Many have already delved into the (really) long list of reasons why Zumthor’s proposal leaves so much to be desired—its substandard size, inflated cost, and absurd urban configuration among the top reasons to dismiss the idea. But worse still, perhaps, is that the overpriced proposal will also destroy a vital urban cultural resource: the museum itself, as Angelenos know it.
Critics might not like to say so, but LACMA is a real place and a beautiful one, at that. The terrace sandwiched between the HHPA addition and the main Pereira building can be effervescent when tour groups, families, and aficionados converge upon it, for example. Pereira’s galleries next door are peculiar, yes, but the spaces just off the elevator, wrapped in warm wood paneling and studded with delightful details like inlaid clocks and flush-mounted wood accessory doors, are dignified and rich in a way that simply isn't found in other L.A. art museums. HHPA’s building may form an impenetrable wall along Wilshire, but when you finally find the entry, a shaded outdoor living room soothed by flowing water and the jovial sounds of the social life taking place on the terrace beyond create a public space articulated for the senses.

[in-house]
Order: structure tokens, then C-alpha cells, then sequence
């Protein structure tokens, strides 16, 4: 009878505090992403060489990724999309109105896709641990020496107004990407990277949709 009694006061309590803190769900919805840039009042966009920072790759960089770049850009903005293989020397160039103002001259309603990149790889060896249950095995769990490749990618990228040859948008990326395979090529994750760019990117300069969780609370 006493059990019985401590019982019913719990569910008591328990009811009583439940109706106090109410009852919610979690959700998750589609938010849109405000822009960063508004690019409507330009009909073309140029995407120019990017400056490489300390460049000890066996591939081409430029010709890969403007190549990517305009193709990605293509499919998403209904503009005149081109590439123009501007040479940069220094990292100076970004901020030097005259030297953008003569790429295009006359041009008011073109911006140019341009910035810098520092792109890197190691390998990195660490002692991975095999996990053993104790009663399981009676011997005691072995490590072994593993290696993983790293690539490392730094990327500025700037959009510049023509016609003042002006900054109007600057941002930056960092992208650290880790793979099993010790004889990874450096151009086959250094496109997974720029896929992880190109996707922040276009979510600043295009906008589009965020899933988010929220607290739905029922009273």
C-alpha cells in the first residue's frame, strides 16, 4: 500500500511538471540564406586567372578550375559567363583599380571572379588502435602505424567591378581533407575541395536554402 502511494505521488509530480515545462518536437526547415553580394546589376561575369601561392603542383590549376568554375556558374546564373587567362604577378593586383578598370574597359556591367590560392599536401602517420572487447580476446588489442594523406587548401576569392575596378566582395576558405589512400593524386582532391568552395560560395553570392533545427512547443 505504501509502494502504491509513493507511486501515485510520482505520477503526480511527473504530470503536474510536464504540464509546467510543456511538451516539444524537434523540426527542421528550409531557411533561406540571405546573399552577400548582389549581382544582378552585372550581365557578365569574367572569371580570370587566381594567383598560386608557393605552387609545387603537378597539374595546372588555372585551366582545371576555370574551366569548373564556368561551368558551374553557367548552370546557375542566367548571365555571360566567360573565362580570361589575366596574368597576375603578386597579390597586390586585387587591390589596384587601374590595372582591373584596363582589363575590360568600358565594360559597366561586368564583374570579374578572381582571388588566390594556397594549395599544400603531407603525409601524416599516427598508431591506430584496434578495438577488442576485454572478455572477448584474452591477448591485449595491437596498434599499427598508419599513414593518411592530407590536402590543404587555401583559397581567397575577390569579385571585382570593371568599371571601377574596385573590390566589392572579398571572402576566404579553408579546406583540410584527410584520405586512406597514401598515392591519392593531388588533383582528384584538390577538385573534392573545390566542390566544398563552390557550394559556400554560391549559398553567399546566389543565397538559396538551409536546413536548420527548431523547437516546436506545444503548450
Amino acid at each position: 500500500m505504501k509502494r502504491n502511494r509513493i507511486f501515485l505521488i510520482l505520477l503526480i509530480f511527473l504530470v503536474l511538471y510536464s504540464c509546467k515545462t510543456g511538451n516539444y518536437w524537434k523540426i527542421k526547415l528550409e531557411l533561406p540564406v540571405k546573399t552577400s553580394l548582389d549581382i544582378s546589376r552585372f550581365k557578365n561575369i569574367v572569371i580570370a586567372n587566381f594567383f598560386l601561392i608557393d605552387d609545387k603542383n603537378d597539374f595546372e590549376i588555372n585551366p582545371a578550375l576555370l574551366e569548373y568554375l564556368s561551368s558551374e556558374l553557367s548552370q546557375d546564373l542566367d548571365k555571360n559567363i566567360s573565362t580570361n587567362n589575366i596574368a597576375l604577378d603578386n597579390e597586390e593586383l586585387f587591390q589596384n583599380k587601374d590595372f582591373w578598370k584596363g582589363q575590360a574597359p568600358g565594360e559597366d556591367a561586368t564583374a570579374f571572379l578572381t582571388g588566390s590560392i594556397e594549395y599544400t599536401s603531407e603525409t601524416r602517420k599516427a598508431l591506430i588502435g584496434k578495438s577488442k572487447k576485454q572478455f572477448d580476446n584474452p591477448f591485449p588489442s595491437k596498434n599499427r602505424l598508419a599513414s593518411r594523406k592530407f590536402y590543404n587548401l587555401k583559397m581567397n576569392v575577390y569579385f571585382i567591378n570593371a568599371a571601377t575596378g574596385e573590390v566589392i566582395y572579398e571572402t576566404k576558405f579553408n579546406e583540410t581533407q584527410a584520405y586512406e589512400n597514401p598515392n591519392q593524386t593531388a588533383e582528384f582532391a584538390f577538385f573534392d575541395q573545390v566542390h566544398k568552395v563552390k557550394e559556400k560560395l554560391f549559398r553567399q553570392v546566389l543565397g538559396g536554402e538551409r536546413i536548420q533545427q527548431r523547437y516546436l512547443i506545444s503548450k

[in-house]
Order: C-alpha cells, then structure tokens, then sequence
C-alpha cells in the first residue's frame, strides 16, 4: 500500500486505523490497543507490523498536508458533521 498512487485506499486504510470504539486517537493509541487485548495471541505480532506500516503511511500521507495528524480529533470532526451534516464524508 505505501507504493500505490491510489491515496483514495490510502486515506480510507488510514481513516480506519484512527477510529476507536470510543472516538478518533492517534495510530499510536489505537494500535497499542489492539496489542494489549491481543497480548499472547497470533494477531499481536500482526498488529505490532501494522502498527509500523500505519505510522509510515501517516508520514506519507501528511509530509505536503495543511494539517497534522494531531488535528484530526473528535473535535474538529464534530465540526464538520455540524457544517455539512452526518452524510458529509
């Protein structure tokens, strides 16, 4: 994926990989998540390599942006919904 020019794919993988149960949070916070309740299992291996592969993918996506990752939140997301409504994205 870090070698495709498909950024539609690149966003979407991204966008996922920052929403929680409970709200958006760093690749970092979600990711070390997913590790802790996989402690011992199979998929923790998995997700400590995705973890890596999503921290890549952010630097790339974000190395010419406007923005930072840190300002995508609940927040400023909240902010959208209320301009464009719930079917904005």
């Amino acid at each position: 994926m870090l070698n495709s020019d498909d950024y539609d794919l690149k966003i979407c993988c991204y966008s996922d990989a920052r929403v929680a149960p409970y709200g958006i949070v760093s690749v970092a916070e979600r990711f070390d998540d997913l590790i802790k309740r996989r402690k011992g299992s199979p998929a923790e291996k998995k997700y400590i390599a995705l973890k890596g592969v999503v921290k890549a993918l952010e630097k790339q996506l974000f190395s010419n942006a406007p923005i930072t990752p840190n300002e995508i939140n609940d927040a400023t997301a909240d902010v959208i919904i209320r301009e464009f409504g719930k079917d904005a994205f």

For better or worse, the current manifestation of the complex has existed for a longer period of time—37 years—than any other of LACMA’s incarnations. The current configuration is LACMA, it’s the LACMA that director Michael Govan inherited when he arrived from New York, and it is the LACMA he wants to destroy as he strives to leave his mark.
Though the current configuration leaves much to be desired, Govan has had to strong-arm the Zumthor project into being, weathering withering criticism of the ever-devolving proposal without pursuing any meaningful changes to the design.
Govan, of course, did downsize the proposal as fundraising efforts pushed up against their natural limits, but he has persisted in pushing a vision that is fundamentally and irrevocably flawed.